The redevelopment of a portion of the Village of Tannersville in the early 2000's by the Hunter Foundation prompted this stormwater retrofit project to improve runoff conveyance and treatment in a 1.2 acre area of high-density commercial buildings and parking facilities. Prior to the implementation of this project, stormwater and associated pollutants flowed directly into Sawkill Creek. The parking area is not only located very close to the creek, but slopes towards it as well. New techniques have been developed to retrofit these situations and are demonstrated in this project. In order to mitigate the associated negative water quality impacts, this project employs permeable pavement, rain gardens, an underground conveyance system, and a total suspended solids (TSS) separator to intercept and treat stormwater runoff.
Project Goals and Objectives
The primary project goal is to protect Sawkill Creek by retaining and treating stormwater runoff from the parking area and buildings. The secondary project goals are to demonstrate "low impact development" (LID) stormwater management techniques, as well as to improve the aesthetics and ease of use of the parking area by eliminating puddles and mud during rain events.
How Do Impervious Surfaces Affect Our Streams and Water Quality?
Impervious surfaces such as asphalt, cement, and roofing prevent infiltration of rainfall into the soil. This limits groundwater recharge while promoting rapid runoff into the closest stream, pond, or wetland. Runoff collects and carries pollutants such as road salts, oil and gasoline, fertilizers, chemicals, and pathogens into waterbodies. Rapid runoff from major storms can erode stream banks and beds, which results in degraded water quality and potential property and infrastructure damage. Aquatic ecosystems are also degraded as a result.
Stormwater Mitigation and Water Quality Improvement Measures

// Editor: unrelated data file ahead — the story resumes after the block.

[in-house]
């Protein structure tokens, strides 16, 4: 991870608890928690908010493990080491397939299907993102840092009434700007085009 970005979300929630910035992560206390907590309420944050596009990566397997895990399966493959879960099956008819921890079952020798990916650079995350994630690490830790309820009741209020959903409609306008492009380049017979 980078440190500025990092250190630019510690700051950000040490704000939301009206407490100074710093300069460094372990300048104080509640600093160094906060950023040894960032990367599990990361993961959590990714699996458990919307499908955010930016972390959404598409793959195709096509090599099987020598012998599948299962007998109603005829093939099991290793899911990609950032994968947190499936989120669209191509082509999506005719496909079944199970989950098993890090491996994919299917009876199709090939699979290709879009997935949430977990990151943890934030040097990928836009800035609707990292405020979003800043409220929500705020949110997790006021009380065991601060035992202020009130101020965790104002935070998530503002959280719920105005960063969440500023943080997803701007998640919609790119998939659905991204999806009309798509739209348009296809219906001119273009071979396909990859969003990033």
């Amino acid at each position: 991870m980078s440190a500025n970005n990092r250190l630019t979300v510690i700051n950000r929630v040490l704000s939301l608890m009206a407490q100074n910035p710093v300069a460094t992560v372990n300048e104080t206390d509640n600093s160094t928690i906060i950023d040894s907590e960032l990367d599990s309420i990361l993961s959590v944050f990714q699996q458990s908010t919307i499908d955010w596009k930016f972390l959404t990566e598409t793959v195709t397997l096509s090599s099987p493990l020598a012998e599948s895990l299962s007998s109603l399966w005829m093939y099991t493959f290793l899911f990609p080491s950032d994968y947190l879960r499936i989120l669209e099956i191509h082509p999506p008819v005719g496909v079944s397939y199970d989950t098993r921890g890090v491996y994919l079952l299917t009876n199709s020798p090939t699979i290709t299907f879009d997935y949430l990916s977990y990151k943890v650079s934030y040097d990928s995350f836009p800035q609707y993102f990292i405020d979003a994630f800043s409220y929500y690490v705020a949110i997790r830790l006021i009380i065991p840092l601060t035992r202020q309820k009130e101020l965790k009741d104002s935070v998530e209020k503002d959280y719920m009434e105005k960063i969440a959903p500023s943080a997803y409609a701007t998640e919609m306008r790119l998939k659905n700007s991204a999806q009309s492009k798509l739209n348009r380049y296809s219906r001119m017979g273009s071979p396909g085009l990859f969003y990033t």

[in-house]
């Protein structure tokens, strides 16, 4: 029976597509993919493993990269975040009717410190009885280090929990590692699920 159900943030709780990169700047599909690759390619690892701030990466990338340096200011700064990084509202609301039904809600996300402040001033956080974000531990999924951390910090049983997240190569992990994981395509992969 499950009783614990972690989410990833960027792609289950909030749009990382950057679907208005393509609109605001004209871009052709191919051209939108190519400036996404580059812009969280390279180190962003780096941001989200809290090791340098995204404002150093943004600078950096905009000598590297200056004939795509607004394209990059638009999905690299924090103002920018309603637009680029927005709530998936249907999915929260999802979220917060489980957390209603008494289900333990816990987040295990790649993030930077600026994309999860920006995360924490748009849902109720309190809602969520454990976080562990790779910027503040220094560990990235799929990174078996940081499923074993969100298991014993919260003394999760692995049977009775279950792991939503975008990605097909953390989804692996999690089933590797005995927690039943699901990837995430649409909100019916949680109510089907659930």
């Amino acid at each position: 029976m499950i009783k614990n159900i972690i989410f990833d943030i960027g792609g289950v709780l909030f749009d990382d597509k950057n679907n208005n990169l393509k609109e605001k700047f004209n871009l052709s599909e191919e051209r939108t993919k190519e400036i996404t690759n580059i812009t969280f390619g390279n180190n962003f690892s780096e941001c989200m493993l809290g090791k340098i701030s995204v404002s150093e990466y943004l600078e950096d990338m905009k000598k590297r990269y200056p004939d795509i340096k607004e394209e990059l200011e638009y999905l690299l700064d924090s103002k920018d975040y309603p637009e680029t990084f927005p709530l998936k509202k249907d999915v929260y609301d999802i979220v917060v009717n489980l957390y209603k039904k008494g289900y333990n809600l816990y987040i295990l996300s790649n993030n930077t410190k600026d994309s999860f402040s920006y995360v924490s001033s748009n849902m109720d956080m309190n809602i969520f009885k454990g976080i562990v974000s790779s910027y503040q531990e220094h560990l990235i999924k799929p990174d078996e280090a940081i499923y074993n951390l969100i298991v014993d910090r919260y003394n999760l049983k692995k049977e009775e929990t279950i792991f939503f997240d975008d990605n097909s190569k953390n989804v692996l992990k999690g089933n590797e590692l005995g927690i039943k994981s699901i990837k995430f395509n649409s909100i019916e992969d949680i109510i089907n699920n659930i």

This project utilizes several best management practices to mitigate and treat stormwater runoff and protect water quality.
Underground Stormwater Conveyance System and Total Suspended Solids Separator
A runoff conveyance system was designed and installed for the site to capture and treat stormwater from various catchments. This system includes catch basins, manholes, and underground piping. Two catch basins capture runoff from Route 23A and the paved enterance leading to the parking area. This captured stormwater is then directed to a total suspended solids (TSS) separator which separates the suspended solids, oil, grease, and floatables prior to outletting the stormwater to the Sawkill Creek.
This project utilizes a permeable pavement system consisting of gravel within a cellular containment structure (geoweb). Unlike traditional pavement, the permeable pavement allows rainwater to move vertically down through the parking surface and into the underlying soils.
Rain gardens are depressions in the ground that consist of loose, deep soils that encourage rainfall infiltration and are typically planted with native vegetation. This project employs 2 rain gardens to reduce runoff quantity and velocity by encouraging goundwater infiltration.
Riparian Buffer Plantings
A riparian buffer is a vegetated area (a "buffer strip") near a river or stream that protects the body of water from the negative impacts of adjacent land uses while providing many other habitat and water quality benefits. This project site was planted with native riparian vegetation to help slow stormwater runoff and flood waters, protect the streambank from erosion, and enhance wildlife habitat.
Click here for a complete Hunter Foundation Stormwater Retrofit Project report
Click here to view more information on GCSWCD's stream and floodplain restoration projects throughout the Schoharie basin